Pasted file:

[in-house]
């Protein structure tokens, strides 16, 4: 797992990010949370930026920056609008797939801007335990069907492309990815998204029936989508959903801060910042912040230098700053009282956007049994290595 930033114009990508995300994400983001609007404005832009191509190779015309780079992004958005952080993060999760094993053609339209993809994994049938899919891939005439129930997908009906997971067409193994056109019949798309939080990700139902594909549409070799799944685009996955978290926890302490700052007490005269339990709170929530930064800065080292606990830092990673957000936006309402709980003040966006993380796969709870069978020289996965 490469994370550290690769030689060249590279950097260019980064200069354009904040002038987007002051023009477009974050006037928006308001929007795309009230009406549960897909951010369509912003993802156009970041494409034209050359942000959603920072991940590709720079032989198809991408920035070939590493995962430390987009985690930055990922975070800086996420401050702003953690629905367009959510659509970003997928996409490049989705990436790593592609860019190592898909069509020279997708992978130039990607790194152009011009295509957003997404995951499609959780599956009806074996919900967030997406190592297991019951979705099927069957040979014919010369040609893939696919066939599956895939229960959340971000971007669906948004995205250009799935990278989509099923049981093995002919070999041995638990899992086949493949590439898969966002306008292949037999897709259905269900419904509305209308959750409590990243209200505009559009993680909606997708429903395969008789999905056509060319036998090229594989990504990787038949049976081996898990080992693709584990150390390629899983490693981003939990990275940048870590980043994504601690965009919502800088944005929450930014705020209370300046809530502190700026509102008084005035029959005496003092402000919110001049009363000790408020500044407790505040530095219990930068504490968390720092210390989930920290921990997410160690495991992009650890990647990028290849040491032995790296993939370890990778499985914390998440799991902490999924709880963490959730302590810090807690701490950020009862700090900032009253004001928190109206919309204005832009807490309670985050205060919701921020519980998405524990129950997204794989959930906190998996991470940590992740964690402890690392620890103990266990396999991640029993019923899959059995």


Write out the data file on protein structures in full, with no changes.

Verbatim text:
[in-house]
């Protein structure tokens, strides 16, 4: 797992990010949370930026920056609008797939801007335990069907492309990815998204029936989508959903801060910042912040230098700053009282956007049994290595 930033114009990508995300994400983001609007404005832009191509190779015309780079992004958005952080993060999760094993053609339209993809994994049938899919891939005439129930997908009906997971067409193994056109019949798309939080990700139902594909549409070799799944685009996955978290926890302490700052007490005269339990709170929530930064800065080292606990830092990673957000936006309402709980003040966006993380796969709870069978020289996965 490469994370550290690769030689060249590279950097260019980064200069354009904040002038987007002051023009477009974050006037928006308001929007795309009230009406549960897909951010369509912003993802156009970041494409034209050359942000959603920072991940590709720079032989198809991408920035070939590493995962430390987009985690930055990922975070800086996420401050702003953690629905367009959510659509970003997928996409490049989705990436790593592609860019190592898909069509020279997708992978130039990607790194152009011009295509957003997404995951499609959780599956009806074996919900967030997406190592297991019951979705099927069957040979014919010369040609893939696919066939599956895939229960959340971000971007669906948004995205250009799935990278989509099923049981093995002919070999041995638990899992086949493949590439898969966002306008292949037999897709259905269900419904509305209308959750409590990243209200505009559009993680909606997708429903395969008789999905056509060319036998090229594989990504990787038949049976081996898990080992693709584990150390390629899983490693981003939990990275940048870590980043994504601690965009919502800088944005929450930014705020209370300046809530502190700026509102008084005035029959005496003092402000919110001049009363000790408020500044407790505040530095219990930068504490968390720092210390989930920290921990997410160690495991992009650890990647990028290849040491032995790296993939370890990778499985914390998440799991902490999924709880963490959730302590810090807690701490950020009862700090900032009253004001928190109206919309204005832009807490309670985050205060919701921020519980998405524990129950997204794989959930906190998996991470940590992740964690402890690392620890103990266990396999991640029993019923899959059995």